Types of Stud Walls

The use of stud walls for constructing houses and other buildings has been around for over 200 years. It's basically a structure with support boards spaced evenly down the length of a wall with the exterior of the wall covering these supports with a solid surface. The solid surface these days is gypsum board if it's an interior wall or the exterior sheathing and siding if it's an outside wall. Even though stud walls have been around for a long time, there are variations between different types.

Interior Walls

Interior stud walls are generally made using two-by-four studs as the structural lumber. In most cases interior, stud walls are hollow; electrical wires, plumbing pipes or other mechanical runs are often routed through interior wall cores. In special cases, interior walls are insulated. Insulation is added most often as a soundproofing material to keep noises from passing through the walls. Occasionally, speciality rooms to be kept warmer or cooler than adjacent rooms have insulated stud walls.

Exterior Walls

Local building codes in most parts of the United States have been revised to require exterior stud walls in remodel projects and new construction to be made from two-by-six lumber. Some builders opt to use two-by-eight boards to make their studs. The extra thickness of the walls provides room for additional insulation material to be installed and with today's energy prices for heating and cooling, the extra cost of materials and insulation materials is offset in very little time.

Decorative Walls

Architects frequently add knee-walls, half walls and partition walls to homes strictly for decorative purposes. Commonly, these are nonstructural but built to the same standards as structural interior walls. Depending on the configuration and use, the typical 16-inch spacing of the studs in these decorative walls may be abandoned for wider or narrower studs.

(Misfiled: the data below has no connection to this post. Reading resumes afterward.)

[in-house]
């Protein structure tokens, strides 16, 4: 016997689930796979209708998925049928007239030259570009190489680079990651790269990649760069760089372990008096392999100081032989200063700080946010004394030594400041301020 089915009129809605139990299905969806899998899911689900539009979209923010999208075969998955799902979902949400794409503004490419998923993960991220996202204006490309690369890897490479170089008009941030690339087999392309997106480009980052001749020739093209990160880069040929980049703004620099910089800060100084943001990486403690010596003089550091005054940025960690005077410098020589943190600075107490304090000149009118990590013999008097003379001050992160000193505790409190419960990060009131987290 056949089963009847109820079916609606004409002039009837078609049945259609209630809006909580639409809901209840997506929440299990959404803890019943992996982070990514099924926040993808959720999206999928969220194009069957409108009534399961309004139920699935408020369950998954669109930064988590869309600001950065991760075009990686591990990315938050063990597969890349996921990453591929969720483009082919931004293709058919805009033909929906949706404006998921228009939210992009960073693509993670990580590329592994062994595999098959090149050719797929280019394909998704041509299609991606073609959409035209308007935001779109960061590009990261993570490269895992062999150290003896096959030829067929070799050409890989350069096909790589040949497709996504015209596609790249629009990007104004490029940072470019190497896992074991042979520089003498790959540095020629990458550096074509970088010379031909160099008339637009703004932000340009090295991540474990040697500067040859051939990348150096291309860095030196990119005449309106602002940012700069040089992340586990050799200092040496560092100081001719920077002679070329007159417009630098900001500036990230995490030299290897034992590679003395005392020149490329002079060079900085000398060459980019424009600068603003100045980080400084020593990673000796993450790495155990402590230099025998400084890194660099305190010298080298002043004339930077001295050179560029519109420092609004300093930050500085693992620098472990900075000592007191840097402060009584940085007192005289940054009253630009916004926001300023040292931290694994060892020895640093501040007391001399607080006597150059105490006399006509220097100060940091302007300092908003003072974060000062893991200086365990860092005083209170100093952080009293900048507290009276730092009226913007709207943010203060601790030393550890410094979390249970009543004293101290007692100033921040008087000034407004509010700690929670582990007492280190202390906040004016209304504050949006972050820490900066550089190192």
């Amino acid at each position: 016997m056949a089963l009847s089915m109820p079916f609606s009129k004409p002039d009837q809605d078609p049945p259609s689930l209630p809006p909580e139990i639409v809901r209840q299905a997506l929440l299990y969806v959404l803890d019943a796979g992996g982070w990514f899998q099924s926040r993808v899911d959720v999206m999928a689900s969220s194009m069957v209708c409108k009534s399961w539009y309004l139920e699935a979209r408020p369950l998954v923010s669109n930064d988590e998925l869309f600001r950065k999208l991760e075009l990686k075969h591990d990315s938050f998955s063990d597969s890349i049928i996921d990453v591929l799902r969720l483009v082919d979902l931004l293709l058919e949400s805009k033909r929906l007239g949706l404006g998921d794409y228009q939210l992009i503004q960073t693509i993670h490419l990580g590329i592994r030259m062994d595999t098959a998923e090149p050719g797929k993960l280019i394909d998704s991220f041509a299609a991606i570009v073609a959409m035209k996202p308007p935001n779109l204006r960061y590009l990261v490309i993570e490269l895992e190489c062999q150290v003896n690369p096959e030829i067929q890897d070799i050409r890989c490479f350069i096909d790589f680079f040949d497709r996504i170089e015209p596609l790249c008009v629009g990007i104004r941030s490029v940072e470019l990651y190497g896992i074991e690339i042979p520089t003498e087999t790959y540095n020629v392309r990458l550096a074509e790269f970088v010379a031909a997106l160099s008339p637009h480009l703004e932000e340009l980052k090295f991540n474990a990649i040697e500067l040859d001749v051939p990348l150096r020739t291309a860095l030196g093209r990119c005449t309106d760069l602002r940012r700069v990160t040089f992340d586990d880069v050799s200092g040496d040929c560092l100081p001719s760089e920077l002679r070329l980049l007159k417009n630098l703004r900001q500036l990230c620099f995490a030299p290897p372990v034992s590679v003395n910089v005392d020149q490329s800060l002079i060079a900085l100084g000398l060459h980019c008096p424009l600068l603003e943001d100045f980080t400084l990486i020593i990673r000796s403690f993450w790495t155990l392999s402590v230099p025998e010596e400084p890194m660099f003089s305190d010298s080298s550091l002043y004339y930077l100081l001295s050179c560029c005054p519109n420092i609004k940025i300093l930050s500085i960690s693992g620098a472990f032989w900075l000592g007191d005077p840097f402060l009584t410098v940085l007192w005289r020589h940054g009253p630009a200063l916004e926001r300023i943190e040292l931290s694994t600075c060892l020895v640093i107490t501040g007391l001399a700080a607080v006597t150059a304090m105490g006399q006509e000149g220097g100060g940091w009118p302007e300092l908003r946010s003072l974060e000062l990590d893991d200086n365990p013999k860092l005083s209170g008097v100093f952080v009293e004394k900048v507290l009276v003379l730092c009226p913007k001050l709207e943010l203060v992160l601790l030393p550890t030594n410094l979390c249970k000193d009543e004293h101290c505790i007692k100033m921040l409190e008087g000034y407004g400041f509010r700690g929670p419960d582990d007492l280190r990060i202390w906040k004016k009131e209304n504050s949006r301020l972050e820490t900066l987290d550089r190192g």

Metal Stud Walls

For a period in the 1990s when lumber prices were skyrocketing, some builders switched to using galvanised steel studs instead of wood in stud walls. Steel walls proved to be no better, worse or substantially stronger than wooden walls, but builders had to learn and adapt to using the new material. Steel price increases removed the price advantage and now, unless there are special, industrial applications to consider, most builders have abandoned steel stud walls.

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About the Author

Mike Schoonveld has been writing since 1989 with magazine credits including "Outdoor Life," "Fur-Fish-Game," "The Rotarian" and numerous regional publications. Schoonveld earned a Master Captain License from the Coast Guard. He holds a Bachelor of Science in wildlife science from Purdue University.